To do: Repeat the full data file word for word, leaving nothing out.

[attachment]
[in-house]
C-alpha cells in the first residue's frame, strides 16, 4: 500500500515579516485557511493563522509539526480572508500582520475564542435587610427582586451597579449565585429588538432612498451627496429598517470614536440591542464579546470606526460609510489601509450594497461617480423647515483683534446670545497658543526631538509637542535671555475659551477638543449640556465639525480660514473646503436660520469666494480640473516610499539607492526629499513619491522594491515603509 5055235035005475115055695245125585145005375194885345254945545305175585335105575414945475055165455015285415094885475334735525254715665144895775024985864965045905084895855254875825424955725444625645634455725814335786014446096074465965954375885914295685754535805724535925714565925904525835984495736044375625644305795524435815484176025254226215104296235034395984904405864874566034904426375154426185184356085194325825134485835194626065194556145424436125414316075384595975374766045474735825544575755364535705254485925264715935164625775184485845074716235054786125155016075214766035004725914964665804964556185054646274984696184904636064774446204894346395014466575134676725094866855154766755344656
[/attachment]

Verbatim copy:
[in-house]
C-alpha cells in the first residue's frame, strides 16, 4: 500500500515579516485557511493563522509539526480572508500582520475564542435587610427582586451597579449565585429588538432612498451627496429598517470614536440591542464579546470606526460609510489601509450594497461617480423647515483683534446670545497658543526631538509637542535671555475659551477638543449640556465639525480660514473646503436660520469666494480640473516610499539607492526629499513619491522594491515603509 5055235035005475115055695245125585145005375194885345254945545305175585335105575414945475055165455015285415094885475334735525254715665144895775024985864965045905084895855254875825424955725444625645634455725814335786014446096074465965954375885914295685754535805724535925714565925904525835984495736044375625644305795524435815484176025254226215104296235034395984904405864874566034904426375154426185184356085194325825134485835194626065194556145424436125414316075384595975374766045474735825544575755364535705254485925264715935164625775184485845074716235054786125155016075214766035004725914964665804964556185054646274984696184904636064774446204894346395014466575134676725094866855154766755344656